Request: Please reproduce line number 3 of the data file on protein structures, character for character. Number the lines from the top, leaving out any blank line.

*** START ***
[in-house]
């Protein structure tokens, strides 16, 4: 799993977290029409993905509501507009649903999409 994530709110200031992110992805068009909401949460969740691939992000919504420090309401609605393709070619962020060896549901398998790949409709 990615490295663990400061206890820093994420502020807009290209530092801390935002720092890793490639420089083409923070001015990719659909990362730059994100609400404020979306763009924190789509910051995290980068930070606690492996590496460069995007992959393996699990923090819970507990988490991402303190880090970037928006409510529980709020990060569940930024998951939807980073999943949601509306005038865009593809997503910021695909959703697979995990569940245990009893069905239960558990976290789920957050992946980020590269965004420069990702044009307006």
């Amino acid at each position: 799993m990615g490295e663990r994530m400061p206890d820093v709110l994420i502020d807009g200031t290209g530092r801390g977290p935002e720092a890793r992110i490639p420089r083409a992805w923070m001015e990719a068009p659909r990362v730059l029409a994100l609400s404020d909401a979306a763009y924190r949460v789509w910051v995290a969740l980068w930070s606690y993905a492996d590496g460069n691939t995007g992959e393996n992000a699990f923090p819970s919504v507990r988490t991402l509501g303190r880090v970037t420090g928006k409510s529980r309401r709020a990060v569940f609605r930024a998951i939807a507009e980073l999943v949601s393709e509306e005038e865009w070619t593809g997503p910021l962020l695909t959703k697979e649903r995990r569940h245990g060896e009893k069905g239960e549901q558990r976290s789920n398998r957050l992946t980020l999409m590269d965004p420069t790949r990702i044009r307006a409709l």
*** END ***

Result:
């Amino acid at each position: 799993m990615g490295e663990r994530m400061p206890d820093v709110l994420i502020d807009g200031t290209g530092r801390g977290p935002e720092a890793r992110i490639p420089r083409a992805w923070m001015e990719a068009p659909r990362v730059l029409a994100l609400s404020d909401a979306a763009y924190r949460v789509w910051v995290a969740l980068w930070s606690y993905a492996d590496g460069n691939t995007g992959e393996n992000a699990f923090p819970s919504v507990r988490t991402l509501g303190r880090v970037t420090g928006k409510s529980r309401r709020a990060v569940f609605r930024a998951i939807a507009e980073l999943v949601s393709e509306e005038e865009w070619t593809g997503p910021l962020l695909t959703k697979e649903r995990r569940h245990g060896e009893k069905g239960e549901q558990r976290s789920n398998r957050l992946t980020l999409m590269d965004p420069t790949r990702i044009r307006a409709l």